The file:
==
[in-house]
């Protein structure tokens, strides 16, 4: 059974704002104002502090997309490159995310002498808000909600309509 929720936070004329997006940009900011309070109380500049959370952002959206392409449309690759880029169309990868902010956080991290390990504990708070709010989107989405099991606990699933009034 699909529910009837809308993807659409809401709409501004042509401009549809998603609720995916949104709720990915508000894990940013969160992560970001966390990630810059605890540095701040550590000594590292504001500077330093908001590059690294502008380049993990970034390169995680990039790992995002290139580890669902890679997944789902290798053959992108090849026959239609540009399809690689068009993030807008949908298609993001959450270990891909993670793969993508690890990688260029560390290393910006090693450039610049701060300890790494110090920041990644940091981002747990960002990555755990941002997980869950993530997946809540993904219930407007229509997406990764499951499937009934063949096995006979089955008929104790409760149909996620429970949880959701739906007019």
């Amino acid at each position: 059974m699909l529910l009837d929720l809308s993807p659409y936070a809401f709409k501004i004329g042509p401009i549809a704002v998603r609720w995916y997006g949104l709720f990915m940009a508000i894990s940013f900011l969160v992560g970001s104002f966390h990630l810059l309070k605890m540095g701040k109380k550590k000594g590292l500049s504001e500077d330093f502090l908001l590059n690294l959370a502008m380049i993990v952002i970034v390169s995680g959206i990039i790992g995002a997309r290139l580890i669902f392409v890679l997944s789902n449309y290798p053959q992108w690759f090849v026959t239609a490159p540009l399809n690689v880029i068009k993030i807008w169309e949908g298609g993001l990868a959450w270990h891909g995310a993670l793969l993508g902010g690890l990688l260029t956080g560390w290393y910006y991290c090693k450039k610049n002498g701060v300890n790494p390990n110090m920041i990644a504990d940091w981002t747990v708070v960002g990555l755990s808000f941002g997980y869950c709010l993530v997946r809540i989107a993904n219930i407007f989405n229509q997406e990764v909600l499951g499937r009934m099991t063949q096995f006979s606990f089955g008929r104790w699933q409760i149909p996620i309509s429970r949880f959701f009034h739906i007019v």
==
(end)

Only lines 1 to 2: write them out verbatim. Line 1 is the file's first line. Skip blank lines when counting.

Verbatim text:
[in-house]
């Protein structure tokens, strides 16, 4: 059974704002104002502090997309490159995310002498808000909600309509 929720936070004329997006940009900011309070109380500049959370952002959206392409449309690759880029169309990868902010956080991290390990504990708070709010989107989405099991606990699933009034 699909529910009837809308993807659409809401709409501004042509401009549809998603609720995916949104709720990915508000894990940013969160992560970001966390990630810059605890540095701040550590000594590292504001500077330093908001590059690294502008380049993990970034390169995680990039790992995002290139580890669902890679997944789902290798053959992108090849026959239609540009399809690689068009993030807008949908298609993001959450270990891909993670793969993508690890990688260029560390290393910006090693450039610049701060300890790494110090920041990644940091981002747990960002990555755990941002997980869950993530997946809540993904219930407007229509997406990764499951499937009934063949096995006979089955008929104790409760149909996620429970949880959701739906007019």